WINTER RIDING KIT
Here’s the kit I use in the months of October/November to March/April, including 2 of the worst winters in a generation. Not only did I survive I enjoyed it.
Let’s start with the feet, I suffer from cold toes, so I pay particular attention to these!
I brought these over a year ago from Aldi’s cycle sales, but any good quality sports sock would do, they get used on their own in the summer too.
Not only for wet weather protection but also for added warmth the next foot layer is these Sealskinz waterproof socks.
Cracking bit of kit these, only the most torrential downpour has defeated them.
Next up is my cycle shoes, these offerings from DHB have been in use a year now, good value and do the job. I only have 2 minor quibbles, the heel cup is a tad low, meaning my heel can move up down in them and the sole is too hard for walking on indoor surfaces without slipping! But other than that they’re bang on for the money.
The DHBs are not waterproof, so in the winter I use overshoes, again they give an extra layer of warmth.
I think a comment on sizing is in order here, weight loss cyclists are by defination not the target audience of bike kit manufacturers, I am not sleek and long, indeed no part of my body is. I’m prepared for the guffaws and nudge nudge wink wink comments, but everything on me is short and fat! We do struggle for good sizing and fit. The DHBs are made for “normal” people but overshoes are tricky, which is why after a few failed attempts with other overshoes I went for these with a velcro fastening, it allows for the more ample contour of a good size calf muscle!
Onto your trouser area.
Loads has been written about the importance of good quality cycle shorts, I won’t add to it here, except to say they’re right.
Here’s my shorts which I wear.
Over that when the temperature drops are my beloved Ron Hill Tracksters in the correct colour naturally. Any British Soldier from back in the day will know what I mean by that!
This bit of kit is quick drying, very comfortable and just the job for cycling, they do do cycle specific tracksters, but my nostalgia always makes me go for these!
When the barometer really does plunge -8 is my record low, or rain is treatened, then I put these on, waterproof overtrousers from my Rugby Club’s kit supplier Samurai, they do the job and more importantly as they’re designed for rugby players I can get a pair to fit!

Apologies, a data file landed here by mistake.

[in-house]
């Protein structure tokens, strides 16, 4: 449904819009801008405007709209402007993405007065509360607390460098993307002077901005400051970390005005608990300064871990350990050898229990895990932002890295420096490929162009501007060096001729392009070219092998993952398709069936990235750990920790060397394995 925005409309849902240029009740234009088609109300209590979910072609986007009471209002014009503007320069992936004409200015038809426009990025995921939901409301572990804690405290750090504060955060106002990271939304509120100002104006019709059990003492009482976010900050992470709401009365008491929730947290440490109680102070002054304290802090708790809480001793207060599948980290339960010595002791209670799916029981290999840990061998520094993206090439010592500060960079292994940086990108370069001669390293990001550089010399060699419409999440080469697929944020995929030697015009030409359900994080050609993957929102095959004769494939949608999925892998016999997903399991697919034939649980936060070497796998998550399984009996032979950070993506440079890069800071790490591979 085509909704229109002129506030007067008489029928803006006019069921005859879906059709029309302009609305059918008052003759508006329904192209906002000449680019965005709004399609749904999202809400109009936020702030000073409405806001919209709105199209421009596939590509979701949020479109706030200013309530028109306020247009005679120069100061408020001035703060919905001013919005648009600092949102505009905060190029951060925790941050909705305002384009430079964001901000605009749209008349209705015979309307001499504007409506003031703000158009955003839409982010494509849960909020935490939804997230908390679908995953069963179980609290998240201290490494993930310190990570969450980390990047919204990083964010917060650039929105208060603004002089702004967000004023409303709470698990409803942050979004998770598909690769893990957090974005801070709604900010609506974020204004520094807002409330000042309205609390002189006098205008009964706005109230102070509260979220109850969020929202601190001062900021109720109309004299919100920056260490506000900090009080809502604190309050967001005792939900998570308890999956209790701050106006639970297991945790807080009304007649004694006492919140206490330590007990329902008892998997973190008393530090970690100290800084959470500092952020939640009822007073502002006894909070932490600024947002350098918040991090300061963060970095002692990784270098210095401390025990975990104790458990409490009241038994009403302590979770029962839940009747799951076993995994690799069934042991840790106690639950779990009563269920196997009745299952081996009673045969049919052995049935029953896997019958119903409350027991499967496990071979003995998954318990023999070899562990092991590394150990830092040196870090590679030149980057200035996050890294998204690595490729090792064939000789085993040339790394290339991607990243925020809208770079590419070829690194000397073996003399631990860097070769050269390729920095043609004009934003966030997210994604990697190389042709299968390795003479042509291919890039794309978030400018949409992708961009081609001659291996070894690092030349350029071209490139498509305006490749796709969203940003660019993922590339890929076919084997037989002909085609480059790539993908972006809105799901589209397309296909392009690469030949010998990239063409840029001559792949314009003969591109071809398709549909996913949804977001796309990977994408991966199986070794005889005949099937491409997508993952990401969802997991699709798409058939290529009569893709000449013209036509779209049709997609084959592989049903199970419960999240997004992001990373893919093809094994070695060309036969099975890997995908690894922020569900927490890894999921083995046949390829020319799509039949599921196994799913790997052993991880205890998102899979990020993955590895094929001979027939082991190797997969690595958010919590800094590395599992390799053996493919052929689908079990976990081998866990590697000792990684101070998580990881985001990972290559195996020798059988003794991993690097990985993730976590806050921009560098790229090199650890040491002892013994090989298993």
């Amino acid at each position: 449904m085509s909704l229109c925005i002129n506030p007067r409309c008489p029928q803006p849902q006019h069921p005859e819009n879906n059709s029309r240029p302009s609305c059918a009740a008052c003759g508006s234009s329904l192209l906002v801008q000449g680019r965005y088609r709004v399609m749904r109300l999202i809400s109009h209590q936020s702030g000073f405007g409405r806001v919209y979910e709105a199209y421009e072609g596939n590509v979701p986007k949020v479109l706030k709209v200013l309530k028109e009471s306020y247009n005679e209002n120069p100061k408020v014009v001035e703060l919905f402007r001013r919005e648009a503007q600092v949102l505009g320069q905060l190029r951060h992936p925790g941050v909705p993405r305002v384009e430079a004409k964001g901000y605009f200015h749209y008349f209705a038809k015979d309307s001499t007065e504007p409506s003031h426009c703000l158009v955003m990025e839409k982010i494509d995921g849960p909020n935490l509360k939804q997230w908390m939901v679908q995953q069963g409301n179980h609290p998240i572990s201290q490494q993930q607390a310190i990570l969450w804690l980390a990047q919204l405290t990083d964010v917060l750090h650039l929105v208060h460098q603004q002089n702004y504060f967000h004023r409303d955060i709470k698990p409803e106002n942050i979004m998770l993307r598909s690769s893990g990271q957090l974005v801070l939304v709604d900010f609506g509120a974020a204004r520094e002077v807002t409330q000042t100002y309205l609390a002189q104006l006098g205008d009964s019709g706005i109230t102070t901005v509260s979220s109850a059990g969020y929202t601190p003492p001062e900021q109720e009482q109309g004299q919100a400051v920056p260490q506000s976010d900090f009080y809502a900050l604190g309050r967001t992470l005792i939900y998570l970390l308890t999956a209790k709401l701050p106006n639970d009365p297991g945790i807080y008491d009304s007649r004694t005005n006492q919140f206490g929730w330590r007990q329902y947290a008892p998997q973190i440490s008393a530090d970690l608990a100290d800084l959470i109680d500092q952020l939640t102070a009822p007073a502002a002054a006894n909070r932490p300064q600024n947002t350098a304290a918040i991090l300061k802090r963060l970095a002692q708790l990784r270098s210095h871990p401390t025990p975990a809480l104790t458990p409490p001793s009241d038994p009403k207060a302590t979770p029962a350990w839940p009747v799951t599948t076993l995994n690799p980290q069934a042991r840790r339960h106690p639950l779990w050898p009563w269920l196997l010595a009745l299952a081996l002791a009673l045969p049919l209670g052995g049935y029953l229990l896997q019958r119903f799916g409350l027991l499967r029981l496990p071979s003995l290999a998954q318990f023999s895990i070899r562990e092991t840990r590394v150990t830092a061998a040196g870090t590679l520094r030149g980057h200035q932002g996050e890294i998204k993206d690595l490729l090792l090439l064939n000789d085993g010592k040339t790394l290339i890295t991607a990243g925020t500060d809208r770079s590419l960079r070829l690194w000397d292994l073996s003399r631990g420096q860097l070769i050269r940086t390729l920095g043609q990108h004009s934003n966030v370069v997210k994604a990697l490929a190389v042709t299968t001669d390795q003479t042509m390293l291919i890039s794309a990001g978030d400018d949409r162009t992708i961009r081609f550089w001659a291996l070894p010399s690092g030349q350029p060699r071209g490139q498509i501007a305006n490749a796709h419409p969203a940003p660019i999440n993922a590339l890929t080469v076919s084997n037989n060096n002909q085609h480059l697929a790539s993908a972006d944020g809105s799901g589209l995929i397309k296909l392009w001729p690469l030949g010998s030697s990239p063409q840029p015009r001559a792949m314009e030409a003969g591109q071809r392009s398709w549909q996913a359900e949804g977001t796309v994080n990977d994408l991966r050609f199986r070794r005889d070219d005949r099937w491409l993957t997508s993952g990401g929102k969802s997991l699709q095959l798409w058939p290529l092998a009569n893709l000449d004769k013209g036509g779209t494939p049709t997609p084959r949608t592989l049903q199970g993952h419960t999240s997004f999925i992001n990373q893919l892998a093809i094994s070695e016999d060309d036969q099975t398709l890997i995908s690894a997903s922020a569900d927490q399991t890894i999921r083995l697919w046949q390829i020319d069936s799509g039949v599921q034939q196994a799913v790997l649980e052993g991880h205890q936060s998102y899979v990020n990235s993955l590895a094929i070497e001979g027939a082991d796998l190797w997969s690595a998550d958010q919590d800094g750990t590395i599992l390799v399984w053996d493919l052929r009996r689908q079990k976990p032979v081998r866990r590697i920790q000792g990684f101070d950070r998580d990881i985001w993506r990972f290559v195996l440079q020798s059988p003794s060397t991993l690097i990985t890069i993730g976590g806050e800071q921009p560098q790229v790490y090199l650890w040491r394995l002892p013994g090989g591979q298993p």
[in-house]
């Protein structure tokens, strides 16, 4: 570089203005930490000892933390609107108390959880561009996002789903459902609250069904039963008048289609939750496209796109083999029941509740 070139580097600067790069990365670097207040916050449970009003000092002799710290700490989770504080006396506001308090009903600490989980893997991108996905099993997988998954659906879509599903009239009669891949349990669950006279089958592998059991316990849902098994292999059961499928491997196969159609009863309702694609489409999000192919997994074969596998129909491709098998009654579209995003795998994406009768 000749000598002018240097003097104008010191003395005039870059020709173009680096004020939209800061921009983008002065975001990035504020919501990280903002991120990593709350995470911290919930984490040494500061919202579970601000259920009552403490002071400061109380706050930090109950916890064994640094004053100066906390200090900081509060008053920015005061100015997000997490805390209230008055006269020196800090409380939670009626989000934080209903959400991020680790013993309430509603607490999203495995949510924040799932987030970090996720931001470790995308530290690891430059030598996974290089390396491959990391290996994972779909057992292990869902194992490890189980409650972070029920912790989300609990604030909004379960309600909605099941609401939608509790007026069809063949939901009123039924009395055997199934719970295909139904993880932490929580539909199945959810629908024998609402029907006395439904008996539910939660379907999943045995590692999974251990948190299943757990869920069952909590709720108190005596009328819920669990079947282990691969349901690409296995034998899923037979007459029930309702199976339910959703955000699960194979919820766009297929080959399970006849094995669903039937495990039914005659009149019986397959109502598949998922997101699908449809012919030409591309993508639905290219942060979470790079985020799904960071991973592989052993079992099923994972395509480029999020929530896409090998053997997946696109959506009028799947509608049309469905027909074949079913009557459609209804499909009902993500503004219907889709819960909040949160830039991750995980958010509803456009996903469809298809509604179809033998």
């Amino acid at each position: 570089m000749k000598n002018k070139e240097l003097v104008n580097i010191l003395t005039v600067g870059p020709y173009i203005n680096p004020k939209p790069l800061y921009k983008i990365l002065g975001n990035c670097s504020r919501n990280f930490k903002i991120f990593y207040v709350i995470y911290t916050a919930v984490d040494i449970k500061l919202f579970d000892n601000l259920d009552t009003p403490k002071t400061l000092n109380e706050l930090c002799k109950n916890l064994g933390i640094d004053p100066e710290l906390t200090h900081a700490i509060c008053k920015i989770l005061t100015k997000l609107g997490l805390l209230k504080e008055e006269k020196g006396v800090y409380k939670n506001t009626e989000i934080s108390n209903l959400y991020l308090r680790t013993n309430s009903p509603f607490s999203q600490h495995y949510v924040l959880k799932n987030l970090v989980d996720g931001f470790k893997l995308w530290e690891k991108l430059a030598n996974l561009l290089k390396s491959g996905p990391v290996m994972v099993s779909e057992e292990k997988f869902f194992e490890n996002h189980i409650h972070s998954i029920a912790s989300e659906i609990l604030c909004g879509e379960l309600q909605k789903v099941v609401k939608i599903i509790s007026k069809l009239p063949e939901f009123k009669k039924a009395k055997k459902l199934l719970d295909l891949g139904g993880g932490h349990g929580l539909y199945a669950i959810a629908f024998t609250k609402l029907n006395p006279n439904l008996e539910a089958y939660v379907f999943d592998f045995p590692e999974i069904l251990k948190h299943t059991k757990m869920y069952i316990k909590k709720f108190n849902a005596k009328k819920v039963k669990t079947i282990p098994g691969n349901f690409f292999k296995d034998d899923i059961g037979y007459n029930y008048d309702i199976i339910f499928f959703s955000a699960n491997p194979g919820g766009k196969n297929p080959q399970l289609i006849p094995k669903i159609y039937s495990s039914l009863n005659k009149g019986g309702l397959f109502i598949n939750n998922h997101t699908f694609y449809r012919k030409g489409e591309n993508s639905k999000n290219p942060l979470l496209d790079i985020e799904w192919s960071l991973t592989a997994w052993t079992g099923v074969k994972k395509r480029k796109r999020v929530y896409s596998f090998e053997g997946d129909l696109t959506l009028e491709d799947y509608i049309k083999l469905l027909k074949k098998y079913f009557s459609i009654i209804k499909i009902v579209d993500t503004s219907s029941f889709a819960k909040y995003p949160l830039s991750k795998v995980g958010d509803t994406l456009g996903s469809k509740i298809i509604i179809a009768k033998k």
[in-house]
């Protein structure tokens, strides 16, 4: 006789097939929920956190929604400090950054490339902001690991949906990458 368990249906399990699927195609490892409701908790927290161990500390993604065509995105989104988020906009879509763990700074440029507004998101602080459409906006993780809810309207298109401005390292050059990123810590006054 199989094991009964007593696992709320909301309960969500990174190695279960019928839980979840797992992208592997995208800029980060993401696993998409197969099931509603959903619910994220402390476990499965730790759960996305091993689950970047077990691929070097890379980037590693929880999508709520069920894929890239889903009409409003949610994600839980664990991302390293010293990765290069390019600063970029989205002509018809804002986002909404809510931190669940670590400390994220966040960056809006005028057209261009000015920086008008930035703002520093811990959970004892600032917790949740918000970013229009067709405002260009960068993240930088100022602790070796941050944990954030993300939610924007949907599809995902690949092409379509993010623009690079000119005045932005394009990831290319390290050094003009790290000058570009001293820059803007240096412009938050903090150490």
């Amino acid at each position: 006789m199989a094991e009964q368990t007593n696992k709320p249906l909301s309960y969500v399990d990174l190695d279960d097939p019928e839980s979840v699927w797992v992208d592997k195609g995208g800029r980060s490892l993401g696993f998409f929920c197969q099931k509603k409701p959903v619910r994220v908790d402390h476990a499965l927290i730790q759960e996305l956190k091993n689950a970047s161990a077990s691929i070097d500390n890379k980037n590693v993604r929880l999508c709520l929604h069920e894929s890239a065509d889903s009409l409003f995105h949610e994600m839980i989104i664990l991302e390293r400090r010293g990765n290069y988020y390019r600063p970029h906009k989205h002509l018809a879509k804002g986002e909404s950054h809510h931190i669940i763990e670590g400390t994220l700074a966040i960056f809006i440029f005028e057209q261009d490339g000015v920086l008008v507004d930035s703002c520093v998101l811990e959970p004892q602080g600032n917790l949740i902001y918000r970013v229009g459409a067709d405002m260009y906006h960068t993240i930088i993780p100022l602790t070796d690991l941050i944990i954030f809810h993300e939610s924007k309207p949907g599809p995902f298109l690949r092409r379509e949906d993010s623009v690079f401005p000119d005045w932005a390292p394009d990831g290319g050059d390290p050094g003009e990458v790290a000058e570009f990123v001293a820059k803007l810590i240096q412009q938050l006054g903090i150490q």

Onto your body now.
I start with a Helly Hansen base layer, again mainly due to having good experiences with the kit in the military, it works!
Usually during the majority of an English winter, this base layer and my overjacket does the job, but when it does get a bit nippy I’ll stick a fleece on over the base layer. This one by Gilbert another Rugby Kit supplier.
Finally as an outer layer in winter I put this on, whatever the weather, it’s hi viz, waterproof and breathable, I’ll adjust my inner layer to control temperature. It’s by Speg, I’ll allow a few bastardised Red Dwarf jokes here.
On my head goes a Headover or Buff, this is an extremely versatile bit of kit. A simple tube of material that can become a hat, a scarf or a balaclaver!
If it does get really cold, I’ll use the Buff as a balaclaver and then put a wooly hat on to keep my ears extra warm.
Ontop of that goes my lid obviously.
And finally protecting your pinkies.
I use mitts in the summer, but in the winter I’ll use these, water resistant gloves. Even in the coldest weather they’ve kept me comfortable.
I hope that’s a help and given you food for thought. I appreciate that a lot of folk don’t commute by bike and all of this could be seen as overkill, but my aim was to let you see that you can bike in all weathers and still be comfortable. The only extra peice of kit you need is the will! Oh and a good set of mudguards (fenders)! That’s given me an idea for a blog about winterising your bike! Watch this space…